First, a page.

Cellular and Molecular Life Sciences

, Volume 76, Issue 23, pp 4725–4743 | Cite as

Versatile cell ablation tools and their applications to study loss of cell functions

  • Fengming Liu
  • Shen Dai
  • Dechun Feng
  • Xiao Peng
  • Zhongnan Qin
  • Alison C. Kearns
  • Wenfei Huang
  • Yong Chen
  • Süleyman Ergün
  • Hong Wang
  • Jay Rappaport
  • Elizabeth C. Bryda
  • Anand Chandrasekhar
  • Bertal Aktas
  • Hongzhen Hu
  • Sulie L. Chang
  • Bin Gao
  • Xuebin QinEmail author


Targeted cell ablation is a powerful approach for studying the role of specific cell populations in a variety of organotypic functions, including cell differentiation, and organ generation and regeneration. Emerging tools for permanently or conditionally ablating targeted cell populations and transiently inhibiting neuronal activities exhibit a diversity of application and utility. Each tool has distinct features, and none can be universally applied to study different cell types in various tissue compartments. Although these tools have been developed for over 30 years, they require additional improvement. Currently, there is no consensus on how to select the tools to answer the specific scientific questions of interest. Selecting the appropriate cell ablation technique to study the function of a targeted cell population is less straightforward than selecting the method to study a gene’s functions. In this review, we discuss the features of the various tools for targeted cell ablation and provide recommendations for optimal application of specific approaches.


Animal models Optogenetics Chemogenetics Clodronate-liposome Thymidine kinase (TK) Bacterial nitroreductase (NTR) Caspase Diphtheria toxin (DT) Human CD59 Intermedilysin (ILY) Cell interaction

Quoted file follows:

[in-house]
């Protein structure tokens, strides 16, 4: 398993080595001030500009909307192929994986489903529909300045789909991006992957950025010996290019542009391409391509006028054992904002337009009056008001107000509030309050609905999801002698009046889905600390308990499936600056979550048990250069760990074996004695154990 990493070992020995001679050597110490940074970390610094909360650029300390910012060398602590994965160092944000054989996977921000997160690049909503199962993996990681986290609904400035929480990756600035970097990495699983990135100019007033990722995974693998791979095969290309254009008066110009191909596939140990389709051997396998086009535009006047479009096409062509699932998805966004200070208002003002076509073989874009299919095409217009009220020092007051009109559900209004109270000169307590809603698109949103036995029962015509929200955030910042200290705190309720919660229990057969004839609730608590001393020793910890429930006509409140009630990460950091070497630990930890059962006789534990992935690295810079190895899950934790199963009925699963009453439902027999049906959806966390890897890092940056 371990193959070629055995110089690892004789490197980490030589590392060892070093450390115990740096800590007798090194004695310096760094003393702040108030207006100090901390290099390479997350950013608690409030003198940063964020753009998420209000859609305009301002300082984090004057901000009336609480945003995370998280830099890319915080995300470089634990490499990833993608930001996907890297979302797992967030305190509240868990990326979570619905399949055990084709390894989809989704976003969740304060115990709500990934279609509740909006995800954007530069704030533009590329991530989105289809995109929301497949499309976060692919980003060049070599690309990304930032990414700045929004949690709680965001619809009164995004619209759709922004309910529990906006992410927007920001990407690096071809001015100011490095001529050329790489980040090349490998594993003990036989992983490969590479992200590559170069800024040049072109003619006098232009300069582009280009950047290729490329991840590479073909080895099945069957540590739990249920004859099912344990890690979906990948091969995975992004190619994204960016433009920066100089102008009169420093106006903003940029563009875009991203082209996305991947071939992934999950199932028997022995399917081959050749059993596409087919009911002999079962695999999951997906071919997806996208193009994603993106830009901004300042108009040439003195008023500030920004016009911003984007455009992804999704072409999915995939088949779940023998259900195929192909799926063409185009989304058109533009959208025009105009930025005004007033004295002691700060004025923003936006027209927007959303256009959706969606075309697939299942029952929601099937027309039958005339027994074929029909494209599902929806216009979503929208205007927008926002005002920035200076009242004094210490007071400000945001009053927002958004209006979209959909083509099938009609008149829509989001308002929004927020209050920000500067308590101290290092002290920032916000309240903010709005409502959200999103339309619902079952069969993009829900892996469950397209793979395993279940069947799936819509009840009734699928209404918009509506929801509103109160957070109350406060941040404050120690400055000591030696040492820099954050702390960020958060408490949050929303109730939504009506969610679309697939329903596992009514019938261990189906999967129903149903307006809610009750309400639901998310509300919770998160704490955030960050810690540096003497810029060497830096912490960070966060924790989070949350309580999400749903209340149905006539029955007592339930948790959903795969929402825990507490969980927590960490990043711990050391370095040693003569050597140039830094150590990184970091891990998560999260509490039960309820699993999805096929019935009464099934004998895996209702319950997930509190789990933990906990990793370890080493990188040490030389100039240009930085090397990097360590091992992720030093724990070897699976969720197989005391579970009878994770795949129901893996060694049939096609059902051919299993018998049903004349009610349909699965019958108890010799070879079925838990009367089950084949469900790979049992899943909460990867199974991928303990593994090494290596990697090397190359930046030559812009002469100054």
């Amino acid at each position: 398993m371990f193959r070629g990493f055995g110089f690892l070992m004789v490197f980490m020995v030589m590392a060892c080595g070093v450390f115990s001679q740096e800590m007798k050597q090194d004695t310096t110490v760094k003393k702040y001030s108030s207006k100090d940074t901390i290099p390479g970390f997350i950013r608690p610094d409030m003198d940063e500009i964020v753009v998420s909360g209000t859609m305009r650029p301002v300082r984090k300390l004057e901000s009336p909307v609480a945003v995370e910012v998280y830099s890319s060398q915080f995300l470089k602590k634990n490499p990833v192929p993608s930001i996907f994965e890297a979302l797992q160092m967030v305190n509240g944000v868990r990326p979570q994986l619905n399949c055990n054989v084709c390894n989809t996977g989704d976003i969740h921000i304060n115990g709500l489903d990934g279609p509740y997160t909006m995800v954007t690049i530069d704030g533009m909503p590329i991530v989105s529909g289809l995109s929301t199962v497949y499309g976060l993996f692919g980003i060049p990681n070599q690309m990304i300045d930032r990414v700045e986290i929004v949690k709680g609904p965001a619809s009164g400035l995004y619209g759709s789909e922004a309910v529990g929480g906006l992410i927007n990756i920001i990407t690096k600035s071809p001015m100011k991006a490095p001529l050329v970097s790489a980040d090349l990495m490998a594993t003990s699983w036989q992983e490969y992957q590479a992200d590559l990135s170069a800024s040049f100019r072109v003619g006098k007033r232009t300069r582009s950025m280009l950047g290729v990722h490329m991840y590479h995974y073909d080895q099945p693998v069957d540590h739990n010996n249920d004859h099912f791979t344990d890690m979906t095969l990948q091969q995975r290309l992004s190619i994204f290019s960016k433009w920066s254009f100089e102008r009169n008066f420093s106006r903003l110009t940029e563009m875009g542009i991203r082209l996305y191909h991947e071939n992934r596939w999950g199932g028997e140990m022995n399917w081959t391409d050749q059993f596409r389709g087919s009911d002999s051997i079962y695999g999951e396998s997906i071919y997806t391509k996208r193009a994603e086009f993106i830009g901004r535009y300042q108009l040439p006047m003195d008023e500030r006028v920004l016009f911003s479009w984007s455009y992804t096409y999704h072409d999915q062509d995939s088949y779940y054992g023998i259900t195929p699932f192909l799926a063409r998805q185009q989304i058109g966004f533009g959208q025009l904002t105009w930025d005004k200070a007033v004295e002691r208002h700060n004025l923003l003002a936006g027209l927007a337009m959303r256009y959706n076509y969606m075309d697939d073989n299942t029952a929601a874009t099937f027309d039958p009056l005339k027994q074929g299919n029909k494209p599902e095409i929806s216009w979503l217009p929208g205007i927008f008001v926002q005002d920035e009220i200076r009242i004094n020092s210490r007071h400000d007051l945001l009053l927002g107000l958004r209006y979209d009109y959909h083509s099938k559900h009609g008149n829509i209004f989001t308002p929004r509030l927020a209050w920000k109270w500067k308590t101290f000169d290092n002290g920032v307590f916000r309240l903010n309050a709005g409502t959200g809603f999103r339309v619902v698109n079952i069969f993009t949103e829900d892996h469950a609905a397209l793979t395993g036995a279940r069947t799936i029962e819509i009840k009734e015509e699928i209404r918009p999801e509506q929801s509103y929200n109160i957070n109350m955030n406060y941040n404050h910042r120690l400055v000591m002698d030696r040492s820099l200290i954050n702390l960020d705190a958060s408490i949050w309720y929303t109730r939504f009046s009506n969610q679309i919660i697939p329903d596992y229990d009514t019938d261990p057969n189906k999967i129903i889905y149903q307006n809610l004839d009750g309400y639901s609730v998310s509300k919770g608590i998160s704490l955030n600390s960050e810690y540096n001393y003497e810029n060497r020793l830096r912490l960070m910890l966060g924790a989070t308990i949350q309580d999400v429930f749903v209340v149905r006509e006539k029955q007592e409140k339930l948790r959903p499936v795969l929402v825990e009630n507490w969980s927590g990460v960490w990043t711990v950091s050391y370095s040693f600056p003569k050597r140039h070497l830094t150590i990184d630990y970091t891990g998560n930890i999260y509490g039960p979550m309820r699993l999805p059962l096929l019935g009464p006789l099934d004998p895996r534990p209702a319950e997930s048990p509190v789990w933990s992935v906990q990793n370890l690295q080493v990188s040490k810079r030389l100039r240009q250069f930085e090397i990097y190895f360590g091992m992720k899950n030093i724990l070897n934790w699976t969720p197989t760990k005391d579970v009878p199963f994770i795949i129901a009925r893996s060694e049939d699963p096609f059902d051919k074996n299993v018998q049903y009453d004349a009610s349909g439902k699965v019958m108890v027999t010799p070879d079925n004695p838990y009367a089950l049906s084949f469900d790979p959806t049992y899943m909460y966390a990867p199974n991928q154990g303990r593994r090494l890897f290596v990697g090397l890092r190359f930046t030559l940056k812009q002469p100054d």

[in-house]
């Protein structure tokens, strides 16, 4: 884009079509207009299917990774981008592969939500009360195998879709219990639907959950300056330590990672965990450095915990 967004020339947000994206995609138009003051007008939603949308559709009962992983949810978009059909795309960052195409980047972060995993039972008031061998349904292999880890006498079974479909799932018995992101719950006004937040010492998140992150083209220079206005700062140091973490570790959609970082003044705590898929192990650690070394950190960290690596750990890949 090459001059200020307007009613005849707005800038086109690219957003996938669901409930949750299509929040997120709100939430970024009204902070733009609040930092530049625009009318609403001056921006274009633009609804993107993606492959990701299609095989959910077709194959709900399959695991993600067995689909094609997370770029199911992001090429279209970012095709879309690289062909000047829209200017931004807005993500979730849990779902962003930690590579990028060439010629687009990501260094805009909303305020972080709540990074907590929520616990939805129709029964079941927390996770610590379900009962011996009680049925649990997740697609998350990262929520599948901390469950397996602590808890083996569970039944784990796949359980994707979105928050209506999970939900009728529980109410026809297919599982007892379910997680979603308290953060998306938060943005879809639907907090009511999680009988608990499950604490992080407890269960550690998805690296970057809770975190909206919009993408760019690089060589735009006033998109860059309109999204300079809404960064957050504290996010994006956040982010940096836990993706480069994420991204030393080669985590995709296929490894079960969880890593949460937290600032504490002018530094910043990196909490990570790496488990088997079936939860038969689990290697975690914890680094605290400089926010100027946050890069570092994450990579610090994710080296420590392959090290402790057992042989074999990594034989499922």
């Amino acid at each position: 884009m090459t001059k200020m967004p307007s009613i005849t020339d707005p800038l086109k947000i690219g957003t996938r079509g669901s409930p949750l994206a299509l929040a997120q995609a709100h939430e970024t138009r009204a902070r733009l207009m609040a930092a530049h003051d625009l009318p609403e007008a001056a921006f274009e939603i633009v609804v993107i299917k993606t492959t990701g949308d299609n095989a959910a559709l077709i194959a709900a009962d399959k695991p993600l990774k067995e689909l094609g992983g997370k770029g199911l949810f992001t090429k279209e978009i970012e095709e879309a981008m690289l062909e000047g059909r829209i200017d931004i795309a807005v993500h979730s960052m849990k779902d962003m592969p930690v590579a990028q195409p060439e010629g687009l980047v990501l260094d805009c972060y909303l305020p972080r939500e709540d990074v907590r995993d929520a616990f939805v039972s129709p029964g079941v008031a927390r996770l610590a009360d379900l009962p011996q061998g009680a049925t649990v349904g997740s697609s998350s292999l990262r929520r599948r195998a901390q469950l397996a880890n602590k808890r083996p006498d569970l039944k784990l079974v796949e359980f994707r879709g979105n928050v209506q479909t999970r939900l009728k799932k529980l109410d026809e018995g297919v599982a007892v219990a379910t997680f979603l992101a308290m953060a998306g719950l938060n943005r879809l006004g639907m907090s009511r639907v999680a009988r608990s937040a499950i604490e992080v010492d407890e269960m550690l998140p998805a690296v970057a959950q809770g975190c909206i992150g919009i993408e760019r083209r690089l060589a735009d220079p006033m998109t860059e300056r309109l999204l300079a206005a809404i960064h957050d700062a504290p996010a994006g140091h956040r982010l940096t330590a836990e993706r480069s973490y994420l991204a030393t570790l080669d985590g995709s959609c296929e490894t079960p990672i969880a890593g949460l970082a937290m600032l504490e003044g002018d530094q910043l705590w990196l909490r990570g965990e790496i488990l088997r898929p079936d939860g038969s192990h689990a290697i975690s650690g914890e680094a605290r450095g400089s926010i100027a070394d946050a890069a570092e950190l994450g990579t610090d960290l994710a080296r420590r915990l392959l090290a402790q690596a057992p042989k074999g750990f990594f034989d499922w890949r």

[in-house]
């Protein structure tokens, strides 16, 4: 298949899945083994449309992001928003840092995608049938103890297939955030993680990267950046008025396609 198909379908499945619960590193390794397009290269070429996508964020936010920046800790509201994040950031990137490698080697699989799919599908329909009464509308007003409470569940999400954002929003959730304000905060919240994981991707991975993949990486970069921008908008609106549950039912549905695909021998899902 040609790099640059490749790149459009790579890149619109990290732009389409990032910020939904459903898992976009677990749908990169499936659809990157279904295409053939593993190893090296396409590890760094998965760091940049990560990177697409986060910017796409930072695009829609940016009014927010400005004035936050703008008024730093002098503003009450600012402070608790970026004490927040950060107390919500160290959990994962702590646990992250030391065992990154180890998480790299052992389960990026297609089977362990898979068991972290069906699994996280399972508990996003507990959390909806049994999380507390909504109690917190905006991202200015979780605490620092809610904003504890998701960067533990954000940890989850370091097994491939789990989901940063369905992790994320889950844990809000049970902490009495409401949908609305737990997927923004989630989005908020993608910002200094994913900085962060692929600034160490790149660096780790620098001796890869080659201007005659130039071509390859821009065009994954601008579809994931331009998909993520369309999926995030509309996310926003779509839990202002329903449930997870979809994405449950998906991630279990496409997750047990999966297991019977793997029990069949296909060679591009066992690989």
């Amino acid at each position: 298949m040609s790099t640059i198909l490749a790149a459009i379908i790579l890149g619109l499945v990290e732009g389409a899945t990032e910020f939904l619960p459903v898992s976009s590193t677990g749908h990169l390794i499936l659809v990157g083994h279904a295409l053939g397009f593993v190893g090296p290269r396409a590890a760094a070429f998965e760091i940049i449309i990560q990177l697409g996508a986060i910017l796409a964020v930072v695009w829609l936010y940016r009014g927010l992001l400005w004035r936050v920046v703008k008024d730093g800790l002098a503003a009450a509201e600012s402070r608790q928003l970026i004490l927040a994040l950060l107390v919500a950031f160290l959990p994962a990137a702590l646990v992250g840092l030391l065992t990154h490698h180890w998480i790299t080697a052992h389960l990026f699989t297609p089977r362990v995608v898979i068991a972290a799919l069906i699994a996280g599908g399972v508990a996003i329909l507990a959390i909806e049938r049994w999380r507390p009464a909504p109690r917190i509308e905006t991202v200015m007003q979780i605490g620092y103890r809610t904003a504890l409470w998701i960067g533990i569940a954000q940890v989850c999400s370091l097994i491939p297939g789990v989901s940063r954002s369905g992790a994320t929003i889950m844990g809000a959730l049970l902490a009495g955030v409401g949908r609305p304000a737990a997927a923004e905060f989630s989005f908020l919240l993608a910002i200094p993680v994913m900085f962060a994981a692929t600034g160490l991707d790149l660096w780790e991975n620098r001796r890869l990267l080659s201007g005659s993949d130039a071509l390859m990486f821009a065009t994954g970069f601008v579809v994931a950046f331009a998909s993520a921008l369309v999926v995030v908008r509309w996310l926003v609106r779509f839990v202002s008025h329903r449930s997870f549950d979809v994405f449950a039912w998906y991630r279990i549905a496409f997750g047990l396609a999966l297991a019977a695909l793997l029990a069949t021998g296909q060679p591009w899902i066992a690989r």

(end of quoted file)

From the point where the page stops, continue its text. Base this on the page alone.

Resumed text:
Authors’ contributions

FL, SD, DF, XP, ZQ, ACK, WH, YC, SE, HW, JR, ECB, AC, BA, HH, SLC, BG, and XQ wrote the paper. ZQ and XB drew the pictures and generated table. XB developed the idea.


This work was supported by R21OD024931 (XQ), R21AA024984 (SLC and XQ), R21 DA043448 (SLC and XQ), R01 HL130233 (XQ), R01HL141132 (XQ) and P40 OD011062 (ECB).

Compliance with ethical standards

Conflict of interest

Authors declare that no conflict of interest exists.


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Copyright information

© Springer Nature Switzerland AG 2019

Authors and Affiliations

  • Fengming Liu
    • 1
    • 2
    • 3
  • Shen Dai
    • 1
  • Dechun Feng
    • 4
  • Xiao Peng
    • 1
  • Zhongnan Qin
    • 1
    • 2
    • 3
  • Alison C. Kearns
    • 1
  • Wenfei Huang
    • 5
  • Yong Chen
    • 1
    • 6
  • Süleyman Ergün
    • 7
  • Hong Wang
    • 1
  • Jay Rappaport
    • 8
  • Elizabeth C. Bryda
    • 9
  • Anand Chandrasekhar
    • 10
  • Bertal Aktas
    • 11
  • Hongzhen Hu
    • 12
  • Sulie L. Chang
    • 5
  • Bin Gao
    • 4
  • Xuebin Qin
    • 1
    • 2
    • 3
    Email author
  1. 1.Department of NeuroscienceLewis Katz School of Medicine at Temple UniversityPhiladelphiaUSA
  2. 2.Division of Comparative PathologyTulane National Primate Research CenterCovingtonUSA
  3. 3.Department of Immunology and MicrobiologyTulane University School of MedicineNew OrleansUSA
  4. 4.Laboratory of Liver DiseasesNational Institute on Alcohol Abuse and Alcoholism, National Institutes of HealthBethesdaUSA
  5. 5.Institute of NeuroImmune PharmacologySeton Hall UniversitySouth OrangeUSA
  6. 6.Key Lab for Immunology in Universities of Shandong Province, School of Clinical MedicineWeifang Medical UniversityWeifangPeople’s Republic of China
  7. 7.Institute of Anatomy and Cell BiologyJulius-Maximillan UniversityWurzburgGermany
  8. 8.Division of PathologyTulane National Primate Research CenterCovingtonUSA
  9. 9.Rat Resource and Research CenterUniversity of MissouriColumbiaUSA
  10. 10.Division of Biological Sciences, 340D Life Sciences CenterUniversity of MissouriColumbiaUSA
  11. 11.Department of MedicineBrigham and Women’s Hospital and Harvard Medical SchoolBostonUSA
  12. 12.Department of Anesthesiology, Center for the Study of ItchWashington University School of MedicineSt. LouisUSA

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